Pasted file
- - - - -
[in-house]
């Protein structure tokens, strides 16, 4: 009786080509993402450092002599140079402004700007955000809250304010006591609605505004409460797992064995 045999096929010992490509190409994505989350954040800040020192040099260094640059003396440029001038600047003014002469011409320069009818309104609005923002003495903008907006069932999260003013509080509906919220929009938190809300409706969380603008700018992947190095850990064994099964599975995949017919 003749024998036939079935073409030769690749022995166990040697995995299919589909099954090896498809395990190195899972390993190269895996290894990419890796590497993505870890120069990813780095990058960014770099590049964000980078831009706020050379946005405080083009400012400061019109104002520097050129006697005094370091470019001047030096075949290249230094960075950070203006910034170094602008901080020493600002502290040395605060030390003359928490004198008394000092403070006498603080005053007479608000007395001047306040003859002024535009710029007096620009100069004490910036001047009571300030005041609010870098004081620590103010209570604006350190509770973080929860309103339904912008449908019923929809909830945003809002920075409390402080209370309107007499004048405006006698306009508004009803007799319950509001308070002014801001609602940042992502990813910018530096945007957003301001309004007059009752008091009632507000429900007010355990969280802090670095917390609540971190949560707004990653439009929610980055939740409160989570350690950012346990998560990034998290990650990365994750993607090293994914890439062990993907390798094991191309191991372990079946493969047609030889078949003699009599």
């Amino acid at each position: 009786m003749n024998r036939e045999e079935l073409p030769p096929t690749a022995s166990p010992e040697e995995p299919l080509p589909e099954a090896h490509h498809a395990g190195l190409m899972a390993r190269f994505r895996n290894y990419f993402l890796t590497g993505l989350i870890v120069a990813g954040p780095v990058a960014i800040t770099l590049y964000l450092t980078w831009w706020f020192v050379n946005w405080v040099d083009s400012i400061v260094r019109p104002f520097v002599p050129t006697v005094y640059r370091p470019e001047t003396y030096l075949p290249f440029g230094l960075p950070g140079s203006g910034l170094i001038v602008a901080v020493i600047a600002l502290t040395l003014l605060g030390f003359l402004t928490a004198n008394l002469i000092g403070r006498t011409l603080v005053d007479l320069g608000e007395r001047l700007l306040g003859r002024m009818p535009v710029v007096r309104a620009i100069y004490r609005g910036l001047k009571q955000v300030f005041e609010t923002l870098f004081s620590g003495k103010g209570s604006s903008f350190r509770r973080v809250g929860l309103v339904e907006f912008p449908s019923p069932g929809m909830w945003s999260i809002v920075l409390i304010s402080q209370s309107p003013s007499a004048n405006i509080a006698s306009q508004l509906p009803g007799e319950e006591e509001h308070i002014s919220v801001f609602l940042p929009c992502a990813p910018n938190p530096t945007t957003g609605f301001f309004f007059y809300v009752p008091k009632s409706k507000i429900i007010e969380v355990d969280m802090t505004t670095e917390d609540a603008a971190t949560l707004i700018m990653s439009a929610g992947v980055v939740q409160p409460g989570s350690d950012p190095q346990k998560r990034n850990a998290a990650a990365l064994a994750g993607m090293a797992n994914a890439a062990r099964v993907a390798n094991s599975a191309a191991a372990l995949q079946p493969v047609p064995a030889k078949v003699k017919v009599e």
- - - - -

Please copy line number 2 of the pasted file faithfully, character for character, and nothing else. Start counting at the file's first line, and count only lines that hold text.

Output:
């Protein structure tokens, strides 16, 4: 009786080509993402450092002599140079402004700007955000809250304010006591609605505004409460797992064995 045999096929010992490509190409994505989350954040800040020192040099260094640059003396440029001038600047003014002469011409320069009818309104609005923002003495903008907006069932999260003013509080509906919220929009938190809300409706969380603008700018992947190095850990064994099964599975995949017919 003749024998036939079935073409030769690749022995166990040697995995299919589909099954090896498809395990190195899972390993190269895996290894990419890796590497993505870890120069990813780095990058960014770099590049964000980078831009706020050379946005405080083009400012400061019109104002520097050129006697005094370091470019001047030096075949290249230094960075950070203006910034170094602008901080020493600002502290040395605060030390003359928490004198008394000092403070006498603080005053007479608000007395001047306040003859002024535009710029007096620009100069004490910036001047009571300030005041609010870098004081620590103010209570604006350190509770973080929860309103339904912008449908019923929809909830945003809002920075409390402080209370309107007499004048405006006698306009508004009803007799319950509001308070002014801001609602940042992502990813910018530096945007957003301001309004007059009752008091009632507000429900007010355990969280802090670095917390609540971190949560707004990653439009929610980055939740409160989570350690950012346990998560990034998290990650990365994750993607090293994914890439062990993907390798094991191309191991372990079946493969047609030889078949003699009599």